A Fabrication of Gold
is available from:
The Write Factor

The Best (including quite the worst) of Didymus
Here is a collection of John Moat's 'Didymus' columns which have been published in Resurgence magazine for nearly thirty years. Selected by the author himself, this book has made me laugh out loud, shed the odd tear and ponder: is John being funny, or is he being serious? Sometimes it is difficult to tell - but always his writing is both simple and profound and something I never tire of.
Satish Kumar, Editor, Resurgence magazine

John Moat's book is a masterly blend of warm Irish wit and cool English satire, tapped to perfection in the wordsmithy of a superb poet; I've been a fan of his for over twenty-five years.
Adam Thorpe, author of Between Each Breath, Ulverton, etc.

"If aliens from Fairfax senior's acre of Moon visited Earth and required an operating manual on the wonderful meandering of a human mind, they should look no further than John Moat's inspired Didymus collection"
Jo Fairfax (sculptor son of John fairfax, the dedicatee of this book who has recently begun property speculating on the Moon)

"It is difficult to imagine how far the intellectual content of this collection would have been extended had the author been prepared to confer more closely with myself"
F R Dundas

Published by Green Books at £7.99

ISBN 978-1-900322-22-5

The Founding of Arvon

A Memoir of the Early Years of the Arvon Foundation

The Arvon Foundation is a charity running residential writing courses at centres across England. In an informal, creative atmosphere, novice writers have the opportunity to be mentored by experienced, published authors.

In this lively memoir, John Moat recalls how in 1968 he and John Fairfax created Arvon as a reaction against what they saw as a staid, dogmatic approach to teaching poetry. The infectious energy and idealism of those early days led to the rapid sense of their ideas and the establishment of the courses into a self sustaining, funded enterprise.

Today, the Arvon Foundation is one of the country's most famous and prestigious creative writing organizations, with centres at Lumb Bank in West Yorkshire, Moniack Mhor in Invernesshire, The Hurst in Shropshire and Totleigh Barton in Devon. This is an inspiring story about creativity, imagination and self-discovery.

Published by Francis Lincoln at £12.99

ISBN 13:978-0-7112-2588-6

The Gist of Arvon
A founder's view of the imaginative imperative that unifies and sustains the Arvon operation, and possibibly the life of any genuine arts/education enterprise.
Full text available here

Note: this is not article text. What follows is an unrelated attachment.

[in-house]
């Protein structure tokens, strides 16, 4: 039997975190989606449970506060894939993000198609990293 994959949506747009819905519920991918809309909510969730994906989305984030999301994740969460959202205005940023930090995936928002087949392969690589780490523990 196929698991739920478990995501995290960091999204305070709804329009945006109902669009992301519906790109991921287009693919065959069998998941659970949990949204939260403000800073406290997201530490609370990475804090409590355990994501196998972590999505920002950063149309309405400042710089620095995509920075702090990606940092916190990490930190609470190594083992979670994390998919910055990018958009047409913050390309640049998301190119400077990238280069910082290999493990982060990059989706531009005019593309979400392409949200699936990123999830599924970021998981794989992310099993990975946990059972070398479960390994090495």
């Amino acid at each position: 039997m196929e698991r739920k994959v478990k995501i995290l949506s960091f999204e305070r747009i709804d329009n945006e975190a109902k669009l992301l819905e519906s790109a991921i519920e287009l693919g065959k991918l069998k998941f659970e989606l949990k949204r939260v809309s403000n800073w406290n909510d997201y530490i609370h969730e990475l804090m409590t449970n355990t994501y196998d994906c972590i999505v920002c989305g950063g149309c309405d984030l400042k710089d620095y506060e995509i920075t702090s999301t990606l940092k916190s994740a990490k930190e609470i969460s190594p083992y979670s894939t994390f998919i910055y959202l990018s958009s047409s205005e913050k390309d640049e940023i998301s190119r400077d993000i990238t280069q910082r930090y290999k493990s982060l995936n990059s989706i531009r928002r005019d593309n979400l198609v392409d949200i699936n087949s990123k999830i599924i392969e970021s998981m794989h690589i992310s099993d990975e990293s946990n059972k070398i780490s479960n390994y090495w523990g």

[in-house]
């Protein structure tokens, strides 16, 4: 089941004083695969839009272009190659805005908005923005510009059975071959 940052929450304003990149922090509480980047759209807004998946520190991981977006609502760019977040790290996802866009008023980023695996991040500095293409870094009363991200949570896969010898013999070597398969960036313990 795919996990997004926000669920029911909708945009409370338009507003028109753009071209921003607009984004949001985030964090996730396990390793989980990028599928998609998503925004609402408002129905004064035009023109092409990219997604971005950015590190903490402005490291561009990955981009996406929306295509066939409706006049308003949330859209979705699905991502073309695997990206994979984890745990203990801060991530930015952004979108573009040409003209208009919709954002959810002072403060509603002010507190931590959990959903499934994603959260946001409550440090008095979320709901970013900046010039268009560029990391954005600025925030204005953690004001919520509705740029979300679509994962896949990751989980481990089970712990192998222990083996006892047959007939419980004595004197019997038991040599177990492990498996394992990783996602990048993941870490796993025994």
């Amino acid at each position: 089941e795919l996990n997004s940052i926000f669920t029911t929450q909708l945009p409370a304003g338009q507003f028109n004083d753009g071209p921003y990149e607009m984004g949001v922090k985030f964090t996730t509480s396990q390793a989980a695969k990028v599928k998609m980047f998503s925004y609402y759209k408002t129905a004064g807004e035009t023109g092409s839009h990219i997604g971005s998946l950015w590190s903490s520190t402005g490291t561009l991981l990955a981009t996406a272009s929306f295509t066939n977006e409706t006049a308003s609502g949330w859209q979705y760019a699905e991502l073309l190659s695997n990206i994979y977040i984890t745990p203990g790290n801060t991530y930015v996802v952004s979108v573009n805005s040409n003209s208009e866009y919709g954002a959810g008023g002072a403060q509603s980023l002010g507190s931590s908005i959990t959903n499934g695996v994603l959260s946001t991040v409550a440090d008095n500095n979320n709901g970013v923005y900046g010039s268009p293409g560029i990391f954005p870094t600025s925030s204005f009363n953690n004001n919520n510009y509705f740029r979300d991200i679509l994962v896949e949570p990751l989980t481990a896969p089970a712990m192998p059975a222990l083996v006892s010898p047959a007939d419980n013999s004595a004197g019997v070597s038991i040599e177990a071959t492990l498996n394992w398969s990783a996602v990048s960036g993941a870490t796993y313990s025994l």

Hermes and Magdalen

Hermes & Magdalen is a sequence of forty-three poems--"asides and dreams"--which marks the culmination of this poet's fifty year quest to find new expression in poetry of the creative balance of feminine and masculine at the heart of all meaning. In alchemical texts the number 43 (the four and the three come together) is an expression of the ‘estate of marriage’, the Mysterium Coniunctionis. To develop his vision the poet has also created twenty etchings/drypoints which are integral to the verses.

About this sequence of poems the author Lindsay Clarke writes: "When a poet weds his craft to a vision that both quickens the senses and penetrates the depth of things, then something marvellous happens. John Moat is a maker of such marvels, and his book is alchemical gold."

Of the etchings the author and painter John Lane writes: "In the footsteps of Blake and Rossetti, John Moat has produced a remarkable folio of his own. The etchings are imaginative and arresting. I love them for their unforced originality."

John Moat is the author of nineteen books, including poetry, novels, and short stories. Hermes & Magdalen is the third published by Typographeum, the two earlier ones being Three Stories (1995) and Skeleton Key (1997).

This book has been hand-set and printed letterpress by R. T. Risk in an edition of 150 copies. It is bound in a silk-finish Japanese cloth and has complementary end-papers and a printed label on the back-strip. There are 96 pages. The paper is from Strathmore. The type-face is 12-point Bembo. The illustrations (reduced) have been reproduced by Senecio Press, Charlbury, England.

An additional ten numbered copies, signed by the author, and including one new original etching (limited to 20 copies printed by Gareth John Jones), have been specially bound and slip-cased by Fine Binders of Wellingborough, England. The cloth is from Colibri and the end-papers are hand-made by Saunders. A further three copies, lettered A-C and also signed and boxed, include a full suite of the original etchings.

This book has been supported by the Arts Council, England.

ISBN 0-930126-62-9 December 2004

Ordinary edition: £50/$95

Signed copies (numbered): £200/$375

Signed copies (lettered): £1200/$2250